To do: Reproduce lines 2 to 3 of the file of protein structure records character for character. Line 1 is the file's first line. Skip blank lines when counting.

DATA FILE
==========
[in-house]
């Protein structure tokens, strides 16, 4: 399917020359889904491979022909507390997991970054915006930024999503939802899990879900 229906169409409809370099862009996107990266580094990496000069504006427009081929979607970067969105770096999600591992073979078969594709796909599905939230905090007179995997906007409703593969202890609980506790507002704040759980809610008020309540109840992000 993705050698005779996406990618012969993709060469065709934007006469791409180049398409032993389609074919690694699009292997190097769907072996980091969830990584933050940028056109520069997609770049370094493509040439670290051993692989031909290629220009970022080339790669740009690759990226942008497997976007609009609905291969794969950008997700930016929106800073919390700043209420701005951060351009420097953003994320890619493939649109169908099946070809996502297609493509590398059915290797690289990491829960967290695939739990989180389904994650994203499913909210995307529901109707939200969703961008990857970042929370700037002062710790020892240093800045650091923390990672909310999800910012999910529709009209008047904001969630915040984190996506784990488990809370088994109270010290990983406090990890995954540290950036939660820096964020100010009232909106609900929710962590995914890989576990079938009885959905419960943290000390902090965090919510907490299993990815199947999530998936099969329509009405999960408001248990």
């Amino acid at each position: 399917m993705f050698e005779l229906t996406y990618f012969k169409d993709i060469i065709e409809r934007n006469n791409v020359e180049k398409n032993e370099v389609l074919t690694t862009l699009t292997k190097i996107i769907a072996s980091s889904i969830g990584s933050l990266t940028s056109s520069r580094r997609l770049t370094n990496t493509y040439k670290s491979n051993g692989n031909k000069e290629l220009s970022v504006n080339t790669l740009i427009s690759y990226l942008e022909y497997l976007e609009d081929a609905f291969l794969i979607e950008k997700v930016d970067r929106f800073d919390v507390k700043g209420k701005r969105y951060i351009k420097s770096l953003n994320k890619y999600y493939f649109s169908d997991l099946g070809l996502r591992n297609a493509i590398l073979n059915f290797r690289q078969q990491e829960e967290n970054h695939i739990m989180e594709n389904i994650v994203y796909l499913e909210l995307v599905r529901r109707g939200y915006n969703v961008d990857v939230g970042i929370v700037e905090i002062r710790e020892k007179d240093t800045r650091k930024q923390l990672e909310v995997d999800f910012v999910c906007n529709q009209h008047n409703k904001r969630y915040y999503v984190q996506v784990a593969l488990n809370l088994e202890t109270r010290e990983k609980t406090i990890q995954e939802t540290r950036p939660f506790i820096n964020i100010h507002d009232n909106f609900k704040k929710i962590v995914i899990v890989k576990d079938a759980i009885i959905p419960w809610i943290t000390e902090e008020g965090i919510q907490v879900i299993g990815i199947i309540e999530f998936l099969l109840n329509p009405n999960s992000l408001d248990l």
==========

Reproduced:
């Protein structure tokens, strides 16, 4: 399917020359889904491979022909507390997991970054915006930024999503939802899990879900 229906169409409809370099862009996107990266580094990496000069504006427009081929979607970067969105770096999600591992073979078969594709796909599905939230905090007179995997906007409703593969202890609980506790507002704040759980809610008020309540109840992000 993705050698005779996406990618012969993709060469065709934007006469791409180049398409032993389609074919690694699009292997190097769907072996980091969830990584933050940028056109520069997609770049370094493509040439670290051993692989031909290629220009970022080339790669740009690759990226942008497997976007609009609905291969794969950008997700930016929106800073919390700043209420701005951060351009420097953003994320890619493939649109169908099946070809996502297609493509590398059915290797690289990491829960967290695939739990989180389904994650994203499913909210995307529901109707939200969703961008990857970042929370700037002062710790020892240093800045650091923390990672909310999800910012999910529709009209008047904001969630915040984190996506784990488990809370088994109270010290990983406090990890995954540290950036939660820096964020100010009232909106609900929710962590995914890989576990079938009885959905419960943290000390902090965090919510907490299993990815199947999530998936099969329509009405999960408001248990």
């Amino acid at each position: 399917m993705f050698e005779l229906t996406y990618f012969k169409d993709i060469i065709e409809r934007n006469n791409v020359e180049k398409n032993e370099v389609l074919t690694t862009l699009t292997k190097i996107i769907a072996s980091s889904i969830g990584s933050l990266t940028s056109s520069r580094r997609l770049t370094n990496t493509y040439k670290s491979n051993g692989n031909k000069e290629l220009s970022v504006n080339t790669l740009i427009s690759y990226l942008e022909y497997l976007e609009d081929a609905f291969l794969i979607e950008k997700v930016d970067r929106f800073d919390v507390k700043g209420k701005r969105y951060i351009k420097s770096l953003n994320k890619y999600y493939f649109s169908d997991l099946g070809l996502r591992n297609a493509i590398l073979n059915f290797r690289q078969q990491e829960e967290n970054h695939i739990m989180e594709n389904i994650v994203y796909l499913e909210l995307v599905r529901r109707g939200y915006n969703v961008d990857v939230g970042i929370v700037e905090i002062r710790e020892k007179d240093t800045r650091k930024q923390l990672e909310v995997d999800f910012v999910c906007n529709q009209h008047n409703k904001r969630y915040y999503v984190q996506v784990a593969l488990n809370l088994e202890t109270r010290e990983k609980t406090i990890q995954e939802t540290r950036p939660f506790i820096n964020i100010h507002d009232n909106f609900k704040k929710i962590v995914i899990v890989k576990d079938a759980i009885i959905p419960w809610i943290t000390e902090e008020g965090i919510q907490v879900i299993g990815i199947i309540e999530f998936l099969l109840n329509p009405n999960s992000l408001d248990l």